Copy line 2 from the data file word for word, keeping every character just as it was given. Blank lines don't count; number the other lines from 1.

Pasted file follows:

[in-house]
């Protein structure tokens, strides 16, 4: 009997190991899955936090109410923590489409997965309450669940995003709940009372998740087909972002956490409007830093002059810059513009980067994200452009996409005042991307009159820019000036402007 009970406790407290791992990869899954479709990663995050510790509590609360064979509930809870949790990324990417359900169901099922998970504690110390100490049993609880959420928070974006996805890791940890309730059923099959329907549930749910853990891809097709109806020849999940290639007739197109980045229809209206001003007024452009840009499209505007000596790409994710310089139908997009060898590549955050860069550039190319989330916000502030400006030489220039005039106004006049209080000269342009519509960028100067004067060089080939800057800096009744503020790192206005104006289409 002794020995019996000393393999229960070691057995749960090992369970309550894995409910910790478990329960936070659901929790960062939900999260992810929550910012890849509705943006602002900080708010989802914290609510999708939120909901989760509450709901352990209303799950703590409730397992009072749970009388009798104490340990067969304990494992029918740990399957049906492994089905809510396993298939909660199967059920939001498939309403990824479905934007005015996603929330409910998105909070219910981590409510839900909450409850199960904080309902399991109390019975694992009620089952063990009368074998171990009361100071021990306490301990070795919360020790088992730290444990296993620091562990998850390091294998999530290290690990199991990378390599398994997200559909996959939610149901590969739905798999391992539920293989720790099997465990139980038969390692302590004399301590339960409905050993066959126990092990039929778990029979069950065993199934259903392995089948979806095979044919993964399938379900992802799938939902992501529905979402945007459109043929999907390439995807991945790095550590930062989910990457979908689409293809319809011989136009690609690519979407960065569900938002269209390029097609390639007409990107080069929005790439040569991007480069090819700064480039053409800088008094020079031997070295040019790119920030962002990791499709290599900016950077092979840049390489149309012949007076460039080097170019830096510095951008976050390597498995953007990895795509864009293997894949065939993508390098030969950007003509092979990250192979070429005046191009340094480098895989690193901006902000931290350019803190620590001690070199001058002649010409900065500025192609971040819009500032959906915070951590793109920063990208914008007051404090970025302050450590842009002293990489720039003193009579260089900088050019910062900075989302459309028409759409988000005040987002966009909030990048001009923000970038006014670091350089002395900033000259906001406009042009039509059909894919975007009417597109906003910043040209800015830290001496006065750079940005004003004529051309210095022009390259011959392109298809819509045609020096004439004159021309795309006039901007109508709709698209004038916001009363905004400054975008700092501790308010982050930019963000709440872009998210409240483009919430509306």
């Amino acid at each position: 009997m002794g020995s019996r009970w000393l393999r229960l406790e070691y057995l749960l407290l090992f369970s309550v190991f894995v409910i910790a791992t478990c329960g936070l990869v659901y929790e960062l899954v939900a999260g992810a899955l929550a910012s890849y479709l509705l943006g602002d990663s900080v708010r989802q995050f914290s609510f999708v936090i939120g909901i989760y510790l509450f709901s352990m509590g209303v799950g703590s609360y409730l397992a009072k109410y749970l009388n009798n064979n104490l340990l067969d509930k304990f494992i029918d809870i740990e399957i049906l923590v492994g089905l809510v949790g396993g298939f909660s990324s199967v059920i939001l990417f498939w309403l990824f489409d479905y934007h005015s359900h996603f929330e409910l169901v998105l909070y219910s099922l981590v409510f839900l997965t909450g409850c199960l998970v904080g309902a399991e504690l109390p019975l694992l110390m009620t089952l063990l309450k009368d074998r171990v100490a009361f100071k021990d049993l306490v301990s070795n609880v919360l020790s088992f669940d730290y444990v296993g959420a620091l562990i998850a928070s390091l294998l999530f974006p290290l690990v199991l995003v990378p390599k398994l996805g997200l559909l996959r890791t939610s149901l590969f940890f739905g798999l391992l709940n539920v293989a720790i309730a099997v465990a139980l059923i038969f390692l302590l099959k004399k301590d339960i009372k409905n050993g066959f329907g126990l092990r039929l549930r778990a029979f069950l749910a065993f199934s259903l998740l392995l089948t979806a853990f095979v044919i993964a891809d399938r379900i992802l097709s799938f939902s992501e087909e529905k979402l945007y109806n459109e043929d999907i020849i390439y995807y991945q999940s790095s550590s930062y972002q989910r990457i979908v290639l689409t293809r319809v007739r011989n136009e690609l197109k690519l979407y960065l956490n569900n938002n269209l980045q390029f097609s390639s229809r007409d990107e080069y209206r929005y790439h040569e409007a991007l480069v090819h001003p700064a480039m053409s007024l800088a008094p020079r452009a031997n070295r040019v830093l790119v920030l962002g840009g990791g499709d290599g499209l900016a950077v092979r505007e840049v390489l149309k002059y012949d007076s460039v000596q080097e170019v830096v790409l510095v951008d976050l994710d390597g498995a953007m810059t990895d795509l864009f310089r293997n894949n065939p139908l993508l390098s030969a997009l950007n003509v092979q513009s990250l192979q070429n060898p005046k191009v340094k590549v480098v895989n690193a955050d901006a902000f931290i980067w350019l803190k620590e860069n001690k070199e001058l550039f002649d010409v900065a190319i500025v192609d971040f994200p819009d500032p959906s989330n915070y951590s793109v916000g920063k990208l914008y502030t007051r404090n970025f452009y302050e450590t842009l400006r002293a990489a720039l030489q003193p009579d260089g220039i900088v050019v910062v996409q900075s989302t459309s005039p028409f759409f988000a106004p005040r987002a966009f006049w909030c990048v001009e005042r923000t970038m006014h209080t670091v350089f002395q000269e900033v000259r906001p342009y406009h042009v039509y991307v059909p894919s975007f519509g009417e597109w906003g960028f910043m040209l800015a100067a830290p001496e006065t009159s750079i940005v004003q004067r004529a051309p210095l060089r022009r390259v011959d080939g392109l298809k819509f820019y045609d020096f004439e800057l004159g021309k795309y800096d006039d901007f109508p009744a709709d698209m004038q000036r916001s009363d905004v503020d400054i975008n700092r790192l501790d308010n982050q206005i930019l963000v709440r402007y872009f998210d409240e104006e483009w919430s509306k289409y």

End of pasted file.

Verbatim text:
């Protein structure tokens, strides 16, 4: 009997190991899955936090109410923590489409997965309450669940995003709940009372998740087909972002956490409007830093002059810059513009980067994200452009996409005042991307009159820019000036402007 009970406790407290791992990869899954479709990663995050510790509590609360064979509930809870949790990324990417359900169901099922998970504690110390100490049993609880959420928070974006996805890791940890309730059923099959329907549930749910853990891809097709109806020849999940290639007739197109980045229809209206001003007024452009840009499209505007000596790409994710310089139908997009060898590549955050860069550039190319989330916000502030400006030489220039005039106004006049209080000269342009519509960028100067004067060089080939800057800096009744503020790192206005104006289409 002794020995019996000393393999229960070691057995749960090992369970309550894995409910910790478990329960936070659901929790960062939900999260992810929550910012890849509705943006602002900080708010989802914290609510999708939120909901989760509450709901352990209303799950703590409730397992009072749970009388009798104490340990067969304990494992029918740990399957049906492994089905809510396993298939909660199967059920939001498939309403990824479905934007005015996603929330409910998105909070219910981590409510839900909450409850199960904080309902399991109390019975694992009620089952063990009368074998171990009361100071021990306490301990070795919360020790088992730290444990296993620091562990998850390091294998999530290290690990199991990378390599398994997200559909996959939610149901590969739905798999391992539920293989720790099997465990139980038969390692302590004399301590339960409905050993066959126990092990039929778990029979069950065993199934259903392995089948979806095979044919993964399938379900992802799938939902992501529905979402945007459109043929999907390439995807991945790095550590930062989910990457979908689409293809319809011989136009690609690519979407960065569900938002269209390029097609390639007409990107080069929005790439040569991007480069090819700064480039053409800088008094020079031997070295040019790119920030962002990791499709290599900016950077092979840049390489149309012949007076460039080097170019830096510095951008976050390597498995953007990895795509864009293997894949065939993508390098030969950007003509092979990250192979070429005046191009340094480098895989690193901006902000931290350019803190620590001690070199001058002649010409900065500025192609971040819009500032959906915070951590793109920063990208914008007051404090970025302050450590842009002293990489720039003193009579260089900088050019910062900075989302459309028409759409988000005040987002966009909030990048001009923000970038006014670091350089002395900033000259906001406009042009039509059909894919975007009417597109906003910043040209800015830290001496006065750079940005004003004529051309210095022009390259011959392109298809819509045609020096004439004159021309795309006039901007109508709709698209004038916001009363905004400054975008700092501790308010982050930019963000709440872009998210409240483009919430509306």